Into week 3 of what will certainly be a years-long event around this log4shell vulnerability. Some thoughts.

Ok, what is log4shell?

If you are not technically-inclined, please bear with me. I will keep this straightforward! Log4shell is a vulnerability in the log4j logging library.

From the Wikipedia entry of Log4j:

Log4j is an open source logging framework that allows software developers to log data within their applications. This data can include user input.

Emphasis mine. Logging is really important in software development. It helps identify bugs and the root cause of many problems users face. For the purpose of keeping this explanation very simple, I will give a hand-wavy explanation of:

JNDI == a technology which turns shorthand expressions into valuable data. For example, I might want to know what version of the software was running as part of my log. I write {version} into my logging code, and it prints out the software version. Handy! The critical piece here is that JNDI is running code to turn version into something like Java 1.9 in your log.

LDAP == similar to writing into your web browser, this technology allows the main application to retrieve data from some external source, elsewhere on the network/internet.

The log4shell vulnerability came from several good intentions that combined to produce a bad outcome.

  1. Logging user input. Sometimes bugs happen because of what a user types into the software!
  2. Running code fetched remotely. In the exploit case, running a random Java object which is fetched from an LDAP server.

This is how the problem of log4shell comes to be. If we write user input to the log, and the logging software can run commands, and the user input is itself a command - our log is going to run the command that a user types in! Malicious users can figure out how to craft special input so that our log runs code on a remote server on the internet that we (the owner’s of this application) do not control.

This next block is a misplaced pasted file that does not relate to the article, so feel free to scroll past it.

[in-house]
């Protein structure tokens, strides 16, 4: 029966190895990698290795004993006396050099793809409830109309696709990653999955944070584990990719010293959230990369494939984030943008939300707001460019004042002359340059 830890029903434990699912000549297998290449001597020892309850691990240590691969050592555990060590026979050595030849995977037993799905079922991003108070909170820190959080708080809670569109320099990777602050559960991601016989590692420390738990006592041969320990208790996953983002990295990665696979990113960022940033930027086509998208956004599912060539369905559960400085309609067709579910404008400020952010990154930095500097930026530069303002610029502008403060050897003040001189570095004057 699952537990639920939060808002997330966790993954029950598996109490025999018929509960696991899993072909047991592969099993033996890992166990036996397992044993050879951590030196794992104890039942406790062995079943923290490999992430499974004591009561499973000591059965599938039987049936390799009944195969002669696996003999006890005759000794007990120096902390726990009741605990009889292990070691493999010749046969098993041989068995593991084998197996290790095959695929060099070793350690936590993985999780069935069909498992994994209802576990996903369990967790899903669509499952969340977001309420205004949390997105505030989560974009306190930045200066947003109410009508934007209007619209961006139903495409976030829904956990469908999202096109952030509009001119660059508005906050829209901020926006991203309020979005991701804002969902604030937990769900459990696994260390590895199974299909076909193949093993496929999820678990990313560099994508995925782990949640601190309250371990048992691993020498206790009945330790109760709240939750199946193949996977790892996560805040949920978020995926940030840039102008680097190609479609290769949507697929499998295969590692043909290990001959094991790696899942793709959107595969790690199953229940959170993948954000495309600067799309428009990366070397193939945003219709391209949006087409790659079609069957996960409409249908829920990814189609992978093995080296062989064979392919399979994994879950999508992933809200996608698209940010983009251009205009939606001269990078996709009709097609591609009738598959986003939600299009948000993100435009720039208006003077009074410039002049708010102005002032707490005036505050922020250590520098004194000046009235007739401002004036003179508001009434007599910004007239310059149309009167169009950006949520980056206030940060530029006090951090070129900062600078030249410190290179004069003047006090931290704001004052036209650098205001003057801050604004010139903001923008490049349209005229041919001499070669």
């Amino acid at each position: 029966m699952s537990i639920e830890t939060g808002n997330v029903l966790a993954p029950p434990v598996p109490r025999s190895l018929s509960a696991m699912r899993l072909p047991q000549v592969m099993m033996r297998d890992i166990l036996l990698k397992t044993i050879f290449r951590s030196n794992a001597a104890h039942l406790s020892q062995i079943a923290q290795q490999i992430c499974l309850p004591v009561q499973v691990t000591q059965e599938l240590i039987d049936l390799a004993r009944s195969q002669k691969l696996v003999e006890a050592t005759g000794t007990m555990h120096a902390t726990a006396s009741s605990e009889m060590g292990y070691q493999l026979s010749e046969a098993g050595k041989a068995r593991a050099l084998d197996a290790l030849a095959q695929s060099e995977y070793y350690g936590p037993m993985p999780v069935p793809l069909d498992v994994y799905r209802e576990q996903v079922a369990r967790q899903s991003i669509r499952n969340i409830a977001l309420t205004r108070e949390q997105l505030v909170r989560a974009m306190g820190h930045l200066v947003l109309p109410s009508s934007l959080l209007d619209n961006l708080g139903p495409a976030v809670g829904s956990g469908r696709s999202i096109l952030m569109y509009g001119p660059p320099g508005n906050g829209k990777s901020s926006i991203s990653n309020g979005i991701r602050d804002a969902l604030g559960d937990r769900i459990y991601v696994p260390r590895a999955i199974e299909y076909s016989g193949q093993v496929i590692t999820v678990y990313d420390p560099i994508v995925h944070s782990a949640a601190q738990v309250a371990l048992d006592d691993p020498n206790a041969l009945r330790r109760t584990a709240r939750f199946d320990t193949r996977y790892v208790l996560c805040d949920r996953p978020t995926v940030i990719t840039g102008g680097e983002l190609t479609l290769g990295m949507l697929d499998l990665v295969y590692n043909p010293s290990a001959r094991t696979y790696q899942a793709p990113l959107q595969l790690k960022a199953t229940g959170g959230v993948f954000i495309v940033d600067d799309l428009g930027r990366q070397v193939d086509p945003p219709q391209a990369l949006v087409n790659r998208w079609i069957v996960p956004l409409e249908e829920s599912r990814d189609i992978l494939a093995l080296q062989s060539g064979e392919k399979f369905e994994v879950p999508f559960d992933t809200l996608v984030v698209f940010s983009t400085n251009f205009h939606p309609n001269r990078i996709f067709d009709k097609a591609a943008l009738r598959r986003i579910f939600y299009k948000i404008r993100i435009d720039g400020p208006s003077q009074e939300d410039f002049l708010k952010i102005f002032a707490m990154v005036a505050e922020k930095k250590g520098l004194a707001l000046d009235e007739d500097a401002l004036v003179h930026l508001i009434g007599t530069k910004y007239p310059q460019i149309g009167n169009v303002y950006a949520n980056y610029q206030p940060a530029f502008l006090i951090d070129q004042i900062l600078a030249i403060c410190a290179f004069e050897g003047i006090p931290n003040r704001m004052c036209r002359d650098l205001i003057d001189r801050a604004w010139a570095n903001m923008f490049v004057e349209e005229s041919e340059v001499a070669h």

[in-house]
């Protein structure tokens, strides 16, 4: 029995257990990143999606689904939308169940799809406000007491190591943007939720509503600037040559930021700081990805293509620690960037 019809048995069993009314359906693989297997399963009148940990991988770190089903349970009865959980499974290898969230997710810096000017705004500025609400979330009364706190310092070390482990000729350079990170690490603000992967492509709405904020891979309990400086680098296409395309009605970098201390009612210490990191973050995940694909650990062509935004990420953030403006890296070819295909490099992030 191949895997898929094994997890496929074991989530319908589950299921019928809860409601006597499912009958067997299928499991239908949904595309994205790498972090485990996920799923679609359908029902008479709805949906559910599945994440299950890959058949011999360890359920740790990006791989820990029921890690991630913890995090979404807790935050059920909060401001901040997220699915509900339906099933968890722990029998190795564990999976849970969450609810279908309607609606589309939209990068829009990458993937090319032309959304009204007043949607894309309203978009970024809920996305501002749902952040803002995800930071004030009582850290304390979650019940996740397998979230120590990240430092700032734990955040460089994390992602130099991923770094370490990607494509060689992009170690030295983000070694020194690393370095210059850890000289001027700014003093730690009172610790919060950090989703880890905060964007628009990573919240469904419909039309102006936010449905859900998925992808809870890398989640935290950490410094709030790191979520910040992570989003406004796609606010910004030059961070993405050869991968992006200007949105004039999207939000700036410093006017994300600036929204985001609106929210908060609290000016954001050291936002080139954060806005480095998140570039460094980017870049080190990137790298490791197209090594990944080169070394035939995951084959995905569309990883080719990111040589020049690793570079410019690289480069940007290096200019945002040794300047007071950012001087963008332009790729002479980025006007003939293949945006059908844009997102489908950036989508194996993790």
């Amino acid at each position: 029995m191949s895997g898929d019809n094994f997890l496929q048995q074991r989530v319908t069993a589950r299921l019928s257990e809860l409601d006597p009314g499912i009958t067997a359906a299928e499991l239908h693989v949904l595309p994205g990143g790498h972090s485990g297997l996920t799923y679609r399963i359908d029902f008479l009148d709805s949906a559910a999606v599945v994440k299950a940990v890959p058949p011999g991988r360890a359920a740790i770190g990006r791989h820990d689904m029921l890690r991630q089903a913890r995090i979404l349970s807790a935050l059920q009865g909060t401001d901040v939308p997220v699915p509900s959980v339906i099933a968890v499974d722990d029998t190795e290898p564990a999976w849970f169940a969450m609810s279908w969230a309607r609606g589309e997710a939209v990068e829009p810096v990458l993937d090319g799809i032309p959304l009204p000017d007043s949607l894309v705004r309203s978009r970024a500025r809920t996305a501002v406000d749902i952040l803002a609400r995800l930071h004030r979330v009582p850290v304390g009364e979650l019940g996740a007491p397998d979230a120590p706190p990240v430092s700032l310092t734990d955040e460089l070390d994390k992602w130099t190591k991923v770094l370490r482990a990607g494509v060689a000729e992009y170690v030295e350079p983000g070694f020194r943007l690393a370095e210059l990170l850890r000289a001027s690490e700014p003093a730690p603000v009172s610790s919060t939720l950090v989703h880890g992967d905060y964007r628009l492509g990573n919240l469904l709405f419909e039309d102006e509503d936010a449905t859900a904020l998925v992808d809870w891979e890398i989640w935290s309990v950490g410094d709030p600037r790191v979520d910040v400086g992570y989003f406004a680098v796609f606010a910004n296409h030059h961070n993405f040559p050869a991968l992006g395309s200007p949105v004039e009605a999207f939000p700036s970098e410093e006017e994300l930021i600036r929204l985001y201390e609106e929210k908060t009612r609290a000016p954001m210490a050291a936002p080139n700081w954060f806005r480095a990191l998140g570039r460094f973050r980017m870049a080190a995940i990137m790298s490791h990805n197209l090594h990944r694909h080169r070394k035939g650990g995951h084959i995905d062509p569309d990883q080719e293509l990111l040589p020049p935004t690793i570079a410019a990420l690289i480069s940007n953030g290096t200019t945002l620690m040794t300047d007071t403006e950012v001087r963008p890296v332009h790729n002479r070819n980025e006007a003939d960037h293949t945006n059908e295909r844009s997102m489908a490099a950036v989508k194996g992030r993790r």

Open Source, and it’s costs

I am a major proponent of open source; the idea that software can be freely shared through it’s source code. I run other’s code on my home network all the time - Paperless-NG, Wiki.js, etc. The idea that a person or group can build something they are passionate about and share that idea with the world, allowing the world to modify and improve it over time, is a core principle of what makes the Internet special and unique. Human collaboration is the magic potion that created the world as we know it today! We’ve built bridges, buildings, and monument by working together. Open Source is the software equivalent.

But in times like this, the costs become readily apparent. From Yawar Amin:

They [the log4j maintainers] worked liked a professional team of security-focused engineers, except with zero pay or recognition. They gave up a weekend with their families to do this for almost the entire internet. They were criticized and harassed, and their every action scrutinized: